For Ceres, it was speculated that salty underground water reservoirs might have a magnetic signature, like they do on Ganymede. If they are there, and they do, then there is no way now for DAWN to know about it.
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ugordan
post Feb 14 2008, 07:31 PM
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QUOTE (Holder of the Two Leashes @ Feb 14 2008, 08:28 PM) *
deflection of the solar wind by a field might have prevented weathering

Isn't the majority of space weathering related to micrometeoroid impacts?


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Holder of the Tw...
post Feb 14 2008, 07:51 PM
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The weathering being referred to here is the general darkening of an airless surface by the implantation of solar wind particles. Local areas of relatively high magnetic strength on the moon are lighter colored than their surroundings because they prevent this weathering.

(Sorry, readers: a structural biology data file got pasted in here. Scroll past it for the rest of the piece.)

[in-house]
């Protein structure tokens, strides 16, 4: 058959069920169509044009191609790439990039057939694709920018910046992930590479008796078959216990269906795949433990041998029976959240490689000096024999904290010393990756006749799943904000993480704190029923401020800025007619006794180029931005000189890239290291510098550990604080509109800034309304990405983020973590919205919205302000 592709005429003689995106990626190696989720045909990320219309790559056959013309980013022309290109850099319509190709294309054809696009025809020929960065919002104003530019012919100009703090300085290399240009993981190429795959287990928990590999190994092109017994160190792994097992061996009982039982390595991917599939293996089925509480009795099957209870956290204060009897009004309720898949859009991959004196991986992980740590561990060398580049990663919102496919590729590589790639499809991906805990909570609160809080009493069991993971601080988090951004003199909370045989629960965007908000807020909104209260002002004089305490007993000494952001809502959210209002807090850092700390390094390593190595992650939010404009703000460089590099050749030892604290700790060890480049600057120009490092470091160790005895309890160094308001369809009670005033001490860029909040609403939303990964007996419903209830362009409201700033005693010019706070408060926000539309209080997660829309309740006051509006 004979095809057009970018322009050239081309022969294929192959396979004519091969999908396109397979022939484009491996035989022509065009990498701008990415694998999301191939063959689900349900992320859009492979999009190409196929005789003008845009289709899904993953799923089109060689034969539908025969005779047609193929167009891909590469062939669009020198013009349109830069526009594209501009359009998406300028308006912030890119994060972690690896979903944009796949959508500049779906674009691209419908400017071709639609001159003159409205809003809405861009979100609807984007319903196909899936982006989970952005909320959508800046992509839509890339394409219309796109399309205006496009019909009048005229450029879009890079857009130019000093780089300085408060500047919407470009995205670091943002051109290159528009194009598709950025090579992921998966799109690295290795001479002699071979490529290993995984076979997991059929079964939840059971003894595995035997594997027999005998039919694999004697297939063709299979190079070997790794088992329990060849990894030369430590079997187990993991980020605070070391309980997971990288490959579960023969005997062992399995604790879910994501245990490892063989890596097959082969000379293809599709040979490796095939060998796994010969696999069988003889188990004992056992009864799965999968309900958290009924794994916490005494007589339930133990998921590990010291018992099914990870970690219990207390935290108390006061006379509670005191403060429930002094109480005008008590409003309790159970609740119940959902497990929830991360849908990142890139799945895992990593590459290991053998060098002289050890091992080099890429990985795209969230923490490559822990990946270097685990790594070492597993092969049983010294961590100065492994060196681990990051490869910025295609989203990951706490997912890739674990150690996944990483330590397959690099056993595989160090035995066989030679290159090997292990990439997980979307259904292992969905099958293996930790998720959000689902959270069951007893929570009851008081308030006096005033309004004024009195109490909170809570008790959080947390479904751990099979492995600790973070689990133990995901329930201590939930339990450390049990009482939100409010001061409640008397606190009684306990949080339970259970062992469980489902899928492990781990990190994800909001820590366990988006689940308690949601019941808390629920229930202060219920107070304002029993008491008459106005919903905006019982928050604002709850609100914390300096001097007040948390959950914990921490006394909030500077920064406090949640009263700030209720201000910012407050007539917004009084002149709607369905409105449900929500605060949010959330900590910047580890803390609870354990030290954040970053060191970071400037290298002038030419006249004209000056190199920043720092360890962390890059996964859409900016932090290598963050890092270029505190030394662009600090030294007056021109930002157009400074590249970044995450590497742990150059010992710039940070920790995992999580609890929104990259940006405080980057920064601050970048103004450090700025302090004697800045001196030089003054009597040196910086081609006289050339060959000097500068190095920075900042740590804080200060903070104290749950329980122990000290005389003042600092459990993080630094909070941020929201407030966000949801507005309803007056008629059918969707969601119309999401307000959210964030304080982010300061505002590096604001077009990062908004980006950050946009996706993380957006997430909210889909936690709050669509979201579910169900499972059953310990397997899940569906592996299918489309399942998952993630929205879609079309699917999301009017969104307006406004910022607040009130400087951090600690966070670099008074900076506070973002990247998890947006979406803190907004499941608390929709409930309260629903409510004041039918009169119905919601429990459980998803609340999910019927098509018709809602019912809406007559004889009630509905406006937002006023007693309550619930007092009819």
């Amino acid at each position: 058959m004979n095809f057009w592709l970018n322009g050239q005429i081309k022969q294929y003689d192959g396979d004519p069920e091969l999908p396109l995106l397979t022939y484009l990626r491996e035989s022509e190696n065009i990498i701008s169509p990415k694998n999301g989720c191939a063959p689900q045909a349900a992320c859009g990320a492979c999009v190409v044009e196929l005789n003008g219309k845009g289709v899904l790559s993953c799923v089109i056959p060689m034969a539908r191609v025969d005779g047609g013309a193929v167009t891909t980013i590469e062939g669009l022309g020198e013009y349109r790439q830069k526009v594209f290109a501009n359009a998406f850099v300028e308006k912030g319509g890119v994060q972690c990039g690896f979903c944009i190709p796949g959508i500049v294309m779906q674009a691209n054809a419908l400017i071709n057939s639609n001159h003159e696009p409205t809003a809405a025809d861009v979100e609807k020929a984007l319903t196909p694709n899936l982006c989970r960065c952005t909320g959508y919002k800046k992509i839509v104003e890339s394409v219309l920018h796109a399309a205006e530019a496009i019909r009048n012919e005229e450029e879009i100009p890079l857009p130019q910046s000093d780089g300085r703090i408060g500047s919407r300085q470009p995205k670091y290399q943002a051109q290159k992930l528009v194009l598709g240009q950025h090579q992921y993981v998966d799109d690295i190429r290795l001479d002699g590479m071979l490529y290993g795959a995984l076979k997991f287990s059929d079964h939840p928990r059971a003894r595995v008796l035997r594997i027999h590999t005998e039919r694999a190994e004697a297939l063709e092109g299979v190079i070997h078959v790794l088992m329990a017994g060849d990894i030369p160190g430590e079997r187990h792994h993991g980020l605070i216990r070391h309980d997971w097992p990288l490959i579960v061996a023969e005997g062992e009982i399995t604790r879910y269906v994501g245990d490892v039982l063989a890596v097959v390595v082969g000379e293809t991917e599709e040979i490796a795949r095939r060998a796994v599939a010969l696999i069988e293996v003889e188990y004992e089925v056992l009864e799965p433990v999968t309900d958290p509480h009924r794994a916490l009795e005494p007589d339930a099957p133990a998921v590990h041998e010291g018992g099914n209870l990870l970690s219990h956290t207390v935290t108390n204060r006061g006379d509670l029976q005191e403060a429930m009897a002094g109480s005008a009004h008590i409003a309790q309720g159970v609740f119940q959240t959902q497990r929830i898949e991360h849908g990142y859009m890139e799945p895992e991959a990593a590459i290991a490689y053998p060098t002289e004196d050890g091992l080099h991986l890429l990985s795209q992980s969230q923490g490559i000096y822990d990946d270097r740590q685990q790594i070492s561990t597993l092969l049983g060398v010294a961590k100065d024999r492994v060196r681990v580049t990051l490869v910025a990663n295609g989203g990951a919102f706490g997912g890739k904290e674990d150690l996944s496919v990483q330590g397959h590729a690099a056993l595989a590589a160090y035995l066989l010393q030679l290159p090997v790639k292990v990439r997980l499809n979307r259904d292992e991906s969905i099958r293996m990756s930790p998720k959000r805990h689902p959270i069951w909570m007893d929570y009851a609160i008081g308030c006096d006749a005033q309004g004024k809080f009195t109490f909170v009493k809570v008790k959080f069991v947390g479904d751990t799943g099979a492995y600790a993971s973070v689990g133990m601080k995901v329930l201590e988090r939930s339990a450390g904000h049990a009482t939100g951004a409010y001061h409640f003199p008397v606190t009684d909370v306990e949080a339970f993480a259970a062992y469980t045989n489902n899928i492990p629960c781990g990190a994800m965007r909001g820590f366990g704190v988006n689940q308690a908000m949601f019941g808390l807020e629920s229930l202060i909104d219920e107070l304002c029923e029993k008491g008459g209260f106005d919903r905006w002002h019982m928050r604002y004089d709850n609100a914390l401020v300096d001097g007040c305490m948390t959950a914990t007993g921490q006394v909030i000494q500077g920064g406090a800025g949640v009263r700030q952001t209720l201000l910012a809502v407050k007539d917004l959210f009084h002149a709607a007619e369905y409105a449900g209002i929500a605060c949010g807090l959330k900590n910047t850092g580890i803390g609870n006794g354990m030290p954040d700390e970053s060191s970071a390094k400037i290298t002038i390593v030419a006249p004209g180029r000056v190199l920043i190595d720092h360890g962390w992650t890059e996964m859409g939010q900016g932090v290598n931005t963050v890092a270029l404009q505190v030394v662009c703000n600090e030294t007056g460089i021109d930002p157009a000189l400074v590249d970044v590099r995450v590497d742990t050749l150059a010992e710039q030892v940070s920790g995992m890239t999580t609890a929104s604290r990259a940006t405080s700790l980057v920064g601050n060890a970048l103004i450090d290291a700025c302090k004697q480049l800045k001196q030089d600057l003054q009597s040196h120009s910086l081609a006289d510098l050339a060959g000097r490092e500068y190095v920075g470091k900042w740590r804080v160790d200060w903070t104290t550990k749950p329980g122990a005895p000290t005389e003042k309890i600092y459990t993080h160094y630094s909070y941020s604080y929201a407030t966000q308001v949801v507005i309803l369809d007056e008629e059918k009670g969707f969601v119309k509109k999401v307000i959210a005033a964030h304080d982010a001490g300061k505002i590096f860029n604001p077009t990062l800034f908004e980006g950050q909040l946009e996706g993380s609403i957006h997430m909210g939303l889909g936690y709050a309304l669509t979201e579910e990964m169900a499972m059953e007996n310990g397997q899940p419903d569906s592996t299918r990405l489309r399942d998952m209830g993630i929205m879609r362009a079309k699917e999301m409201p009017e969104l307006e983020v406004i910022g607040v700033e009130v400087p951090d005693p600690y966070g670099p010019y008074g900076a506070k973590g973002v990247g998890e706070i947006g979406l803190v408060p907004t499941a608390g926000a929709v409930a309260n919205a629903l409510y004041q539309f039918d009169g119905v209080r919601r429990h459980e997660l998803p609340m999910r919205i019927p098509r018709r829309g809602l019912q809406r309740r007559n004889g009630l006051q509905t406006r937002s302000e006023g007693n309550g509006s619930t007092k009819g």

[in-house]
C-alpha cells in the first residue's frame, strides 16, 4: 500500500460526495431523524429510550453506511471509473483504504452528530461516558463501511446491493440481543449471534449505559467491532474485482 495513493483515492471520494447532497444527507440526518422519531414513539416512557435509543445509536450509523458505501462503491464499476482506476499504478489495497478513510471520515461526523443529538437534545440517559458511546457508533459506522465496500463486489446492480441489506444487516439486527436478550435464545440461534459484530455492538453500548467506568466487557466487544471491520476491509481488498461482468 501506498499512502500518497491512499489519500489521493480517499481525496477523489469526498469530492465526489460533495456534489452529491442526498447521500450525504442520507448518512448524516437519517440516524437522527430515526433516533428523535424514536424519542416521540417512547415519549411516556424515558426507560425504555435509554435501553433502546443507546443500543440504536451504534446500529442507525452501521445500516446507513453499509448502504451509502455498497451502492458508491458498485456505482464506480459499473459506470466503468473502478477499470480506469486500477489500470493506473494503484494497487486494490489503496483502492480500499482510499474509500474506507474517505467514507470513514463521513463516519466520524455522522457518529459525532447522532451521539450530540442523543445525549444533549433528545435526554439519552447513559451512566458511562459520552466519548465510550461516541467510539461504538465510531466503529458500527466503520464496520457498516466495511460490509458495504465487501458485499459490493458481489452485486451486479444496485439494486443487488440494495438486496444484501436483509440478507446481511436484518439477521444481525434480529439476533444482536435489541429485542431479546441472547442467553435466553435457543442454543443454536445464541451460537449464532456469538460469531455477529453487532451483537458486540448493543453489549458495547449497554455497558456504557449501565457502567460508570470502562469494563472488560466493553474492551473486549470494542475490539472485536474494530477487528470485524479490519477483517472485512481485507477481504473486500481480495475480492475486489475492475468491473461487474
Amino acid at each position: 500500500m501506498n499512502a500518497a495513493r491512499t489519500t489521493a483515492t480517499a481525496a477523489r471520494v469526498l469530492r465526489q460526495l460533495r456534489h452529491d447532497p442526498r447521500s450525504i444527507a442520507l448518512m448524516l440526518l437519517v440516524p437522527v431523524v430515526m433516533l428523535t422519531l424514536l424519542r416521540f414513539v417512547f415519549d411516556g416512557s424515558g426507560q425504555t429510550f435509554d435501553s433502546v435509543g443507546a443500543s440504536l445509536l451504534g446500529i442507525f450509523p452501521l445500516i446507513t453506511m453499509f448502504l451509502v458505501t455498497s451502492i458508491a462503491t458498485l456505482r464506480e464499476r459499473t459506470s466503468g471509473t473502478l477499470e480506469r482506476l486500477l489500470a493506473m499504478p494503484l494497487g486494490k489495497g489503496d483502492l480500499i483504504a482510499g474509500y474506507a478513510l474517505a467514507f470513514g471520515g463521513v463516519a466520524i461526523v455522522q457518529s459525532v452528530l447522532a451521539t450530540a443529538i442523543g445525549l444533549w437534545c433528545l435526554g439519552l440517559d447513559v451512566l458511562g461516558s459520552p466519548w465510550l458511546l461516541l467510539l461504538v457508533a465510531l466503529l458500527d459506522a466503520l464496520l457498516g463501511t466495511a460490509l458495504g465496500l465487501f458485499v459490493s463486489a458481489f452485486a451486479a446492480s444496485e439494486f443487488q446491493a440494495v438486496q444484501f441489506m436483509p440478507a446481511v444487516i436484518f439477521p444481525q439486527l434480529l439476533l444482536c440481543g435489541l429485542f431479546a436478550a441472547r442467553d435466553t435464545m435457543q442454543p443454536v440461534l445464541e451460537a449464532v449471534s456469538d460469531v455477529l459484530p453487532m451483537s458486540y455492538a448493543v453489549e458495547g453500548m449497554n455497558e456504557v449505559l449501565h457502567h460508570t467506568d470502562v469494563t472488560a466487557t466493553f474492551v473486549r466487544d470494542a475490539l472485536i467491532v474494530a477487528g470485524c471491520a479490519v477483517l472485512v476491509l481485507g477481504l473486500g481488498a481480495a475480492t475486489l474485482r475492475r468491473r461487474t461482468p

But you make a good point. Vesta might have more gardening from impacts, since it is in the main belt. That could lighten up the surface, too. Which might make it even harder to guess about the cause.

Edit - Wait, wait. Sorry. You were talking about micrometeorites. Yes, they do darken the surface. I really don't know by what proportion. However, if you look at a picture of Reiner Gamma on the moon, you can see what a difference a magnetic shield can make.
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punkboi
post Mar 5 2008, 02:09 AM
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New Dawn journal up:

http://dawn.jpl.nasa.gov/mission/journal_2_29_08.asp


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peter59
post Mar 20 2008, 04:34 PM
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I nearly forgot about these cancelled missions.